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Hannah McCormack Msc. University Limerick, Psychology Matters Day.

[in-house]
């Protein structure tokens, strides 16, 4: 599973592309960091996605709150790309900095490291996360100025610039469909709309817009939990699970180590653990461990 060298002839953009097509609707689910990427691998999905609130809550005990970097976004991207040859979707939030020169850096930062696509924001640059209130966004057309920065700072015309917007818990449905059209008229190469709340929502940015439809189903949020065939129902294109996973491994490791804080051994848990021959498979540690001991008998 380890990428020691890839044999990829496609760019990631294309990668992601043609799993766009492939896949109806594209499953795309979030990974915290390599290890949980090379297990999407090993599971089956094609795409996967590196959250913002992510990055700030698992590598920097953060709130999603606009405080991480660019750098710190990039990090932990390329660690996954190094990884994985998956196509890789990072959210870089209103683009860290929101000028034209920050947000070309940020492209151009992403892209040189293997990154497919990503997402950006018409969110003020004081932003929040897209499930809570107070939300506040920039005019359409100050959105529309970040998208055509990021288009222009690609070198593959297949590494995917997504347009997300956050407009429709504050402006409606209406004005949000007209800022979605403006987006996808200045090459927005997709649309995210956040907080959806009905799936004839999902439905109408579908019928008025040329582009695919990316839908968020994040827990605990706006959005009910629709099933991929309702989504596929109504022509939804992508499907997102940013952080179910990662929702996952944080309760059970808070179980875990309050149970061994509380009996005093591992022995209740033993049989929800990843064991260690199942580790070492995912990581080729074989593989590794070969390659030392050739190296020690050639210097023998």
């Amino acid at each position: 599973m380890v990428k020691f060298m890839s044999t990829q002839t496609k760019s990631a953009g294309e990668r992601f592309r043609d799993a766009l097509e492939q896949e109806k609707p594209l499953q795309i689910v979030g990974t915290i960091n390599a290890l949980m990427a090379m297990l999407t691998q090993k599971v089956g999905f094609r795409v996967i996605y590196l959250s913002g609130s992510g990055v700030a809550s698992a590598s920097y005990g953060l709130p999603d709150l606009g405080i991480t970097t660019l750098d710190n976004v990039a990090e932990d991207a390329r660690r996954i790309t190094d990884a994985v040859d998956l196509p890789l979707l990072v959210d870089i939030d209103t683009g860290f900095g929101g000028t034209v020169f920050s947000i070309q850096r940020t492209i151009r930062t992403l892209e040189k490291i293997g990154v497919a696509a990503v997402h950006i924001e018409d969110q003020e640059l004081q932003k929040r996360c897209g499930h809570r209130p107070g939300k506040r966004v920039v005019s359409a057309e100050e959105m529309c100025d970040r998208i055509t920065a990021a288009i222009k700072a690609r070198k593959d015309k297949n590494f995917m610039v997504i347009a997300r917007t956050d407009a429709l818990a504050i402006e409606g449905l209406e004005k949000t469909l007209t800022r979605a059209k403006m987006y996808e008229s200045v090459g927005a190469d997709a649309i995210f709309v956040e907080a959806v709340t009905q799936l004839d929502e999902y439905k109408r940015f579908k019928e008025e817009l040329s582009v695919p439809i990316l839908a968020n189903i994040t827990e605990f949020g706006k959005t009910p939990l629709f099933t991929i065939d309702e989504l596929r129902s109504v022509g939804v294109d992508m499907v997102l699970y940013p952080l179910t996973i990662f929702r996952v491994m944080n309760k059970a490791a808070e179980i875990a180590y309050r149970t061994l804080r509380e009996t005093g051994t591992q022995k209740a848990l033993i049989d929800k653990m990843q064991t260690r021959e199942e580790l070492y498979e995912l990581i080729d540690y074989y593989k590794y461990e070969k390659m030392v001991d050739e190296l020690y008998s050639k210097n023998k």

Sport psychologists work to ensure that an athlete is mentally prepared for performance and safeguarding their well-being. Sport psychologists are increasingly employed to assist athletes, coaches and support staff in high-performance sport systems (e.g. Munster Rugby). Mental health disorder and psychological distress are commonplace within athletic settings. The causes are complex but athletes are often denied autonomy, train excessively and lack knowledge around self-care, well-being and mental health. Sport, by its nature, has competitive stress and occurs within a culture (organizational stress). The question is whether practitioner sport psychologists are immune to these stressors and are armed with the appropriate skills and social support. If they lack the coping skills and their well-being is under threat this could have a major impact on the athletes’ welfare too. Research suggests that they are highly engaged workers often working 12 hour days. Those who used peer support in their work setting fared better than those whose relied upon the external social support. Lack of training in self-care was evident but exercise and mindfulness were used to de-stress. Lessons learned are that formal training in self-care and well-being are required even for those whose primary role is to promote it.